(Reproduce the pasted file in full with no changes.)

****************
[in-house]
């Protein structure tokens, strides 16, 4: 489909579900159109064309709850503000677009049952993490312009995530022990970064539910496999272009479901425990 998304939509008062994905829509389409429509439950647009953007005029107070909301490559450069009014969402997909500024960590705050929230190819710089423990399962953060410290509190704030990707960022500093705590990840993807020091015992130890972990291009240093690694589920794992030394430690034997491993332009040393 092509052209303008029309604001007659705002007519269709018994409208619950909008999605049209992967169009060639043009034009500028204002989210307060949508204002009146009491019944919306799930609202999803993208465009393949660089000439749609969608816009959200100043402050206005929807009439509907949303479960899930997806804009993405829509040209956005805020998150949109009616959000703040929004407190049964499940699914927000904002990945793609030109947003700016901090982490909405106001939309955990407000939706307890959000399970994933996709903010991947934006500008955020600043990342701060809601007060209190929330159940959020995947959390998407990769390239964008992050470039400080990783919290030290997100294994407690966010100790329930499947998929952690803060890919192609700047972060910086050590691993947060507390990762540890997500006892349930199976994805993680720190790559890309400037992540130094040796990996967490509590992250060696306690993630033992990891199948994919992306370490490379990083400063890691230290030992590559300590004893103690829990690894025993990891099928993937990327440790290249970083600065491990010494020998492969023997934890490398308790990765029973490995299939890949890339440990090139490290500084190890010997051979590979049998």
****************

[in-house]
């Protein structure tokens, strides 16, 4: 489909579900159109064309709850503000677009049952993490312009995530022990970064539910496999272009479901425990 998304939509008062994905829509389409429509439950647009953007005029107070909301490559450069009014969402997909500024960590705050929230190819710089423990399962953060410290509190704030990707960022500093705590990840993807020091015992130890972990291009240093690694589920794992030394430690034997491993332009040393 092509052209303008029309604001007659705002007519269709018994409208619950909008999605049209992967169009060639043009034009500028204002989210307060949508204002009146009491019944919306799930609202999803993208465009393949660089000439749609969608816009959200100043402050206005929807009439509907949303479960899930997806804009993405829509040209956005805020998150949109009616959000703040929004407190049964499940699914927000904002990945793609030109947003700016901090982490909405106001939309955990407000939706307890959000399970994933996709903010991947934006500008955020600043990342701060809601007060209190929330159940959020995947959390998407990769390239964008992050470039400080990783919290030290997100294994407690966010100790329930499947998929952690803060890919192609700047972060910086050590691993947060507390990762540890997500006892349930199976994805993680720190790559890309400037992540130094040796990996967490509590992250060696306690993630033992990891199948994919992306370490490379990083400063890691230290030992590559300590004893103690829990690894025993990891099928993937990327440790290249970083600065491990010494020998492969023997934890490398308790990765029973490995299939890949890339440990090139490290500084190890010997051979590979049998």